You can do more than you think when you're "stuck" in bed.
If you have complications during pregnancy and your doctor prescribes bed rest, you may wonder what you're going to do when you'll be stuck in bed for so long. Here are some ideas to help the days go by without going stir-crazy.
Make a Plan
Now that you have all this time to plan, start making lists of everything you want or need to get when you're out of bed. Do you still need clothes, diapers and wipes? What about furniture? Do you have a crib and mattress, car seat and stroller? Do you still need to decorate the nursery? Maybe you're running low on pantry staples or even toiletries. By writing everything down, you can delegate parts of your lists. Or scrap the pen and paper for a laptop or tablet, and venture online to use resources such as Amazon Mom and Diapers.com to bring supplies right to your doorstep. You can also search the Internet for support groups designed for women on bed rest, such as KeepEmCookin.com and Mamas on Bedrest & Beyond.
Now that you've listed everything you need to do, find people to help you check items off your lists. After all, meals will need to be made, and laundry and grocery shopping will have to be done. If this isn't your first pregnancy, someone has to take care of your children while you're "stuck" in bed. Your partner can only do so much, so see if friends and family can pitch in. If your partner isn't around or you don't have any family in the area and your budget allows it, you may need to consider hiring a housekeeper or a nanny to pitch in. If you have a job, see if you can telecommute, use any paid time off you have accrued or if you qualify for short-term disability. You may need to create a quick to-do list for a coworker to cover your duties while you are away.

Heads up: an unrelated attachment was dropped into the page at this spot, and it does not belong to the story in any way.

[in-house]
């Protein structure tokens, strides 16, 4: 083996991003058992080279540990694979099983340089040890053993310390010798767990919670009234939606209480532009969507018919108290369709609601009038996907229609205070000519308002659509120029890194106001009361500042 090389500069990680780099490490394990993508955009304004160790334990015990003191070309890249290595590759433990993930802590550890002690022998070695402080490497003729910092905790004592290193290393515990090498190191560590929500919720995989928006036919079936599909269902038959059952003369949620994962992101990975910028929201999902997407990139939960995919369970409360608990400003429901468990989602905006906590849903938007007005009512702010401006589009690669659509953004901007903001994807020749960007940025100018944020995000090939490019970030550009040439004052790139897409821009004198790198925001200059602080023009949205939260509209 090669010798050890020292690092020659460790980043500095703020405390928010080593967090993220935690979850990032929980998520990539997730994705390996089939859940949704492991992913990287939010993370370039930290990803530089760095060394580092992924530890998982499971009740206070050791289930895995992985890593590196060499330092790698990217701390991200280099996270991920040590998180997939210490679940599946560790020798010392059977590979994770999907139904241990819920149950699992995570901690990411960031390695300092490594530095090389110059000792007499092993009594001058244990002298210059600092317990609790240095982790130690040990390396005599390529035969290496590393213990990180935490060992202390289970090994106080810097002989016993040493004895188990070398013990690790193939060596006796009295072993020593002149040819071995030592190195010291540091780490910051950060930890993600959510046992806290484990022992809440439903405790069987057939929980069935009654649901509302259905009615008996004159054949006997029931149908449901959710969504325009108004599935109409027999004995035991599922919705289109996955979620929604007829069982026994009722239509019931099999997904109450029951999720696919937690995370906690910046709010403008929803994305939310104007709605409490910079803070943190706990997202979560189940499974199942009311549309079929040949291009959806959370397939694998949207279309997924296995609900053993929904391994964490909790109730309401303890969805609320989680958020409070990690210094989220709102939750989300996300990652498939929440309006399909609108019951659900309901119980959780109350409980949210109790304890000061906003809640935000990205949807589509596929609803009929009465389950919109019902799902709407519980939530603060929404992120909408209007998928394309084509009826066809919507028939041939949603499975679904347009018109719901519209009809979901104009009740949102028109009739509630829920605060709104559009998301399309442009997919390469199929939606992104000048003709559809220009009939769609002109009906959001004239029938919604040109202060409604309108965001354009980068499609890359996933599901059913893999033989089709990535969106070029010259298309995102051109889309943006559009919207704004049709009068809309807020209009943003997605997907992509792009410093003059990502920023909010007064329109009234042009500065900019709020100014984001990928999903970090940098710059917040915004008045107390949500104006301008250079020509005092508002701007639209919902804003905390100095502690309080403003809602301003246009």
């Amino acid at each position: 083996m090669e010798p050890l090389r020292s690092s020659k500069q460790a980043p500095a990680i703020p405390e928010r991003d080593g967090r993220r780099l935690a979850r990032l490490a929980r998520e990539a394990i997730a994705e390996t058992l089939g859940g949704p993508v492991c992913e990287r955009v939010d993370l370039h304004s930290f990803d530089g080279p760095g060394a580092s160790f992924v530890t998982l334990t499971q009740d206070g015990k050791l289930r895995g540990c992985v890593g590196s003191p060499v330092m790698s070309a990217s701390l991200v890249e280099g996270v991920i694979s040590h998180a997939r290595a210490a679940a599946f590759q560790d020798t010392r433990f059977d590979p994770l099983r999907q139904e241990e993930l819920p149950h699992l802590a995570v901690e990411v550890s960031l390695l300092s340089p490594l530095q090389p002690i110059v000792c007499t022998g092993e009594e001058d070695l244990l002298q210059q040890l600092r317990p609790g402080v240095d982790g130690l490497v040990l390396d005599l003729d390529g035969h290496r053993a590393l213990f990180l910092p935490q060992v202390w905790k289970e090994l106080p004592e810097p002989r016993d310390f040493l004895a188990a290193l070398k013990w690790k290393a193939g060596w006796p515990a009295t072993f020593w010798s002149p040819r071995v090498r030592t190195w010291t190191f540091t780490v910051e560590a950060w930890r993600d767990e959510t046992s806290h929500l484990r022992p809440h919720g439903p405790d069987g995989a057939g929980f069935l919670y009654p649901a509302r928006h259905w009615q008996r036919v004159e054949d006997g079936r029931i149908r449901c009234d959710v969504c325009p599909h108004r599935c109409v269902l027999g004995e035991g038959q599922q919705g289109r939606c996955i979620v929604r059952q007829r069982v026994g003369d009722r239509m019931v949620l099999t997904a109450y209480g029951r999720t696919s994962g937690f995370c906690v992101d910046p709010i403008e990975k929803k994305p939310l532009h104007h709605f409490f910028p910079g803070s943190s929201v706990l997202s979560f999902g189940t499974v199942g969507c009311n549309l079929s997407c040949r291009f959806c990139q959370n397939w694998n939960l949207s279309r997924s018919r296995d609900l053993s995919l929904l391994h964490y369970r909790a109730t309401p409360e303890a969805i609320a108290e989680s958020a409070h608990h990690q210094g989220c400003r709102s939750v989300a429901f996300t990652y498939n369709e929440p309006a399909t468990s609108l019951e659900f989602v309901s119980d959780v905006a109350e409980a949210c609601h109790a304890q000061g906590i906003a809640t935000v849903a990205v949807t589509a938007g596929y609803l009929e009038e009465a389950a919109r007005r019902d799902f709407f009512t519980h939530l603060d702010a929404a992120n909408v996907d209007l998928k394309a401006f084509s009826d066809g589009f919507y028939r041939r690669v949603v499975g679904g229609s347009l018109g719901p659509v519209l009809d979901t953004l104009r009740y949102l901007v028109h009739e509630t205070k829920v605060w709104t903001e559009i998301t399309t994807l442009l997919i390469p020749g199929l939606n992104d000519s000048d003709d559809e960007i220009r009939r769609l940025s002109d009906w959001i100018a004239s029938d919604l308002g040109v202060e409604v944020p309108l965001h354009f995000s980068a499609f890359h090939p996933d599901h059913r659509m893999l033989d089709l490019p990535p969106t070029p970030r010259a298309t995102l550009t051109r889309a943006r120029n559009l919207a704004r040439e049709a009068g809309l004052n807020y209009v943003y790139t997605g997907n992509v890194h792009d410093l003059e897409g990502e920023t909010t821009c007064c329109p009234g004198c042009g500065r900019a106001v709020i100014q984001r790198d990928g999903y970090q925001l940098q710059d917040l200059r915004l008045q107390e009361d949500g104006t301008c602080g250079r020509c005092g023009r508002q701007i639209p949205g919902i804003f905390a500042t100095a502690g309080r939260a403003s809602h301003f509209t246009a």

Don't feel guilty for "lounging" during your pregnancy. After all, your doctor put you on bed rest for a reason. After the baby is born, you may reflect fondly on your downtime and wish you could have another day or two of bed rest. If you've had a pile of books next to your bed that you haven't had the time to read, read them now while you can. What about all those episodes of your favorite TV show you recorded and never watched? Or maybe you're crafty and have been putting off knitting or crocheting a baby blanket; now's the time to pick up those needles.
Take Care of You
Even though you are lying down most of the time, you still need to take care of yourself properly. Drink plenty of water, eat high-fiber foods such as fruits and vegetables, and ask your OB/GYN if you can do simple exercises such as stretching. This will help with circulation and digestion to avoid constipation, plus it can be a mood booster. You'll be tempted to nap a lot, but try to stick with a regular schedule so you don't throw off your sleep cycle. If you have pregnancy heartburn, place a wedge or extra pillows under your torso and head to help alleviate reflux. Remember, you're still growing a human and you're on bed rest to help your baby arrive safely, so keep up your healthy habits.